I just received a sad, but inevitable, email from Reed College President Audrey Bilger. Another professor at Reed College from my time (1989-2021) has passed away. This email told me that the latest passing was that of Emeritus Prof. Charles Wu [Chinese and Humanities, 1988 – 2002] (1935-2021).
In my mind’s eye, I can still see Prof. Wu walking across campus at the Eliot Circle or sitting somewhere in a chair near me in a faculty meeting. Otherwise, our paths never crossed until just a few years ago when I found myself in a bookstore, standing in front of the shelves for Eastern philosophy, with a copy of Wu’s Thus Spoke Laozi: Dao De Jing, A New Translation with Commentaries open in my hand. I hesitated at first. I already owned 4 or 5 translations. Did I need another?
However, the possibility of reading a translation generated by a Reed College professor and native Chinese speaker was too special to ignore. I made my purchase and eagerly began another swim through Laozi’s Way. As I read Wu’s introduction to the text, how he approached it, and how the reader might use it, I was struck by his scholarly, insightful, yet humble, presentation. I felt a deep pang of regret that he had retired and I would never have an opportunity to sit in his classroom and learn from him directly. And, yet, I was comforted by the book that lay in my hands, and his perspective and understanding on Laozi filling my heart and mind.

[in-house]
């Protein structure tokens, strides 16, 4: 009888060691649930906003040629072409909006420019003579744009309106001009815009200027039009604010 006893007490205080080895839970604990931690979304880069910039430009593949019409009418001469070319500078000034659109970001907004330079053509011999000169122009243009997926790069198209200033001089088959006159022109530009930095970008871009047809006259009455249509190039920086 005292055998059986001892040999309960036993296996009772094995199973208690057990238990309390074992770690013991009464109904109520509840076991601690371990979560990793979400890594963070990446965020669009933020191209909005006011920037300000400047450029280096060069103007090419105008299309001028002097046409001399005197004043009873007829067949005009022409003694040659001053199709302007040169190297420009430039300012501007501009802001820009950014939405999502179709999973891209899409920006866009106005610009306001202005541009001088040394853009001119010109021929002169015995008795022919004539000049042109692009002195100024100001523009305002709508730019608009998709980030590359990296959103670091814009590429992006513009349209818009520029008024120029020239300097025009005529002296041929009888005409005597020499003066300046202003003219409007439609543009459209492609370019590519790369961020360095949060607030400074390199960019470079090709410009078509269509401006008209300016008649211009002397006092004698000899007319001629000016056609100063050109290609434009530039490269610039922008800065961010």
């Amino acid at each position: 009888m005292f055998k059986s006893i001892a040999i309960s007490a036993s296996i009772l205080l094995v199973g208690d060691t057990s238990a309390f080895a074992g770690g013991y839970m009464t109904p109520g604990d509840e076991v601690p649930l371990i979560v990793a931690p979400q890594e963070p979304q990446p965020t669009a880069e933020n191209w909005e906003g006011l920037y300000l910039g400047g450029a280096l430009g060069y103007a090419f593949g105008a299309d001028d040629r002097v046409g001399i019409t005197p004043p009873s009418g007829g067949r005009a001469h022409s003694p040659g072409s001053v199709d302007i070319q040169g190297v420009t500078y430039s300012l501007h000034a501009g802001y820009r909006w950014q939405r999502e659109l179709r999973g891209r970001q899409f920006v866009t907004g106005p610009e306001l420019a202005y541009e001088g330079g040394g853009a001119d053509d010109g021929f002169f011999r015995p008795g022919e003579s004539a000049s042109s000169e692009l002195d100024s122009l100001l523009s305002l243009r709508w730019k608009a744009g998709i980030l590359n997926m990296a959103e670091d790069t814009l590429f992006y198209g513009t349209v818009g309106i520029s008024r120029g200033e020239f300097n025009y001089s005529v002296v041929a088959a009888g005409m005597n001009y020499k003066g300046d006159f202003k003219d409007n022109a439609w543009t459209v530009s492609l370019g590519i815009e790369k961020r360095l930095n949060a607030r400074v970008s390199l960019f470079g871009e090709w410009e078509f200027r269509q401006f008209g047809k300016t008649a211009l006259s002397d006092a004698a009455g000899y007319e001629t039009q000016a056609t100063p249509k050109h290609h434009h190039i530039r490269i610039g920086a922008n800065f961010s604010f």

Holding a cup while filling it to the brimChapter 9, “Thus Spoke Laozi”, translation by Charles Q. Wu (2013)
Is not as good as stopping then and there.
Hammering the blade till it is sharp
Cannot keep it so for long.
Stuffing the hall with gold and jade
Does not guarantee it will stay secure.
Turning arrogant after gaining wealth and position
Brings disaster upon oneself.
Retire after achieving one’s goal —
That is the Dao of Heaven.
Thank you, Professor. Your spirit continues to teach.
To read more about Prof. Wu’s life: The Northwest China Council Newsletter has included a memorial tribute to Professor Wu (beginning on the second page), and an obituary has been published in the Oregonian here.